Scattering data is analyzed by comparing experimental data to known equations for how different shapes should scatter radiation as a function of Q. Luckily, many models are already known [7] for various shapes. However, as structures are determined somewhat indirectly from the scattering data, complementary information from other techniques, such as microscopy, is frequently obtained as well. The equation relating the shape and scattering as a function of Q is called the “form factor”, an intraparticle property. For example, the curves in Figure 3 were all calculated using a form factor for a particle consisting of a spherical core surrounded by a shell of another material. At the extremes of Q, approximations can be used to calculate the size (at low-Q) and the interfacial roughness (at high-Q). In addition, the size distribution usually must be considered. In the example in Figure 3, the radii of the cores do not have a single value. There is a size distribution of about 20%.

For more concentrated dispersions or for more strongly interacting systems, the interactions between the particles must be considered. In these cases, an interparticle property called the “structure factor” contributes to the shape of the scattering curves. It can be calculated for particles that are considered to interact as hard spheres, charged spheres, or attractive spheres. Often samples are studied dilute to avoid the structure factor contribution. However, for systems that are necessarily concentrated or charged, it must be accounted for.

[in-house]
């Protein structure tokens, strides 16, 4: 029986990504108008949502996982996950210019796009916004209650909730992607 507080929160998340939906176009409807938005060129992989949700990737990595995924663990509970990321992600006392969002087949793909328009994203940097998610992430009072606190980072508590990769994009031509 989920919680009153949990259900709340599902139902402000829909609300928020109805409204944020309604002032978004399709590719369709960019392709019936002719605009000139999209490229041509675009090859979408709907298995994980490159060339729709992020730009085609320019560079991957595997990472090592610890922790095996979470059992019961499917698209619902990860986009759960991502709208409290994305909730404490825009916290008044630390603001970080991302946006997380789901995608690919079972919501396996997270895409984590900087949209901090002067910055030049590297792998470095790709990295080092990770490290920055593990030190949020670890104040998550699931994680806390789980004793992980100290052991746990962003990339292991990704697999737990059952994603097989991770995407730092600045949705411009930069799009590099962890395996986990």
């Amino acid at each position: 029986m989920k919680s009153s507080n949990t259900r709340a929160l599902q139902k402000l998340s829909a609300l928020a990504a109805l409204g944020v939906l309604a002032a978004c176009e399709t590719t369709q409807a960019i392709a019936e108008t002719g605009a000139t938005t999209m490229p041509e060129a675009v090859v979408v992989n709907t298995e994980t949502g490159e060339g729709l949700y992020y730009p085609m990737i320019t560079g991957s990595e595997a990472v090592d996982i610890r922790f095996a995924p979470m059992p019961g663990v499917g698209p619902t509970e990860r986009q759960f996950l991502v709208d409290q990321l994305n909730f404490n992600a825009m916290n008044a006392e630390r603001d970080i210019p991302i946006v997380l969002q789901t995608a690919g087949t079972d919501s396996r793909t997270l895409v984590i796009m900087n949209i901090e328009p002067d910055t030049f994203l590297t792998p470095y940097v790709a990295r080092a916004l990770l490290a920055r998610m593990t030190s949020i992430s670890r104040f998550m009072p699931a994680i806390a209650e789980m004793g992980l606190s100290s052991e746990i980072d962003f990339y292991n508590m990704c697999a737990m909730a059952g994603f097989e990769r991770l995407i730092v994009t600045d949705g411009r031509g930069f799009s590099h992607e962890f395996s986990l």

In this post, I focussed on the fundamentals of scattering with examples from nanoparticle dispersions in dilute conditions. However, these are not the only kind of soft materials that can be studied. Polymer solutions and blends, complex fluids, liquid crystals, gels, and a variety of biological materials (such as proteins and nucleic acids in solution or lipid bilayers) can be studied using small-angle scattering. The properties of soft materials often emerge out of their structures. By characterizing them in a quantitative way, scientists can determine the relationships between structures and their functions. Using small-angle scattering, we can not only better understand materials but also better predict ways of improving them. Small-angle scattering should be one of the tools employed by everyone interested in soft materials.